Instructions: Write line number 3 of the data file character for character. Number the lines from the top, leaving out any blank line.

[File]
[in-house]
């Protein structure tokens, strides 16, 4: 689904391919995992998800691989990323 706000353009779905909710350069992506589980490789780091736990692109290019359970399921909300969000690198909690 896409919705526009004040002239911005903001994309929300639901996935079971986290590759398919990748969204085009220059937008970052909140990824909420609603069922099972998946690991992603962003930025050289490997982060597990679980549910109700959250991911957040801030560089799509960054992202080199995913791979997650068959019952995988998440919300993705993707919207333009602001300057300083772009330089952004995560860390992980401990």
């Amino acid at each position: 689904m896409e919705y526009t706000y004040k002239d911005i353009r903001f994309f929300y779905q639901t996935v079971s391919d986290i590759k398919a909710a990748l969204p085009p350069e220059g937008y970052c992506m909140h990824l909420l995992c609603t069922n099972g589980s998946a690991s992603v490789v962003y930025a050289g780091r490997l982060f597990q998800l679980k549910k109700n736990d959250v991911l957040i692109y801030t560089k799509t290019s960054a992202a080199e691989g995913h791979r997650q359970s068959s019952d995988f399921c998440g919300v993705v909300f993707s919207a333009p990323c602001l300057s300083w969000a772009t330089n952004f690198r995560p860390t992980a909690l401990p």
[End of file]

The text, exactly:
């Amino acid at each position: 689904m896409e919705y526009t706000y004040k002239d911005i353009r903001f994309f929300y779905q639901t996935v079971s391919d986290i590759k398919a909710a990748l969204p085009p350069e220059g937008y970052c992506m909140h990824l909420l995992c609603t069922n099972g589980s998946a690991s992603v490789v962003y930025a050289g780091r490997l982060f597990q998800l679980k549910k109700n736990d959250v991911l957040i692109y801030t560089k799509t290019s960054a992202a080199e691989g995913h791979r997650q359970s068959s019952d995988f399921c998440g919300v993705v909300f993707s919207a333009p990323c602001l300057s300083w969000a772009t330089n952004f690198r995560p860390t992980a909690l401990p």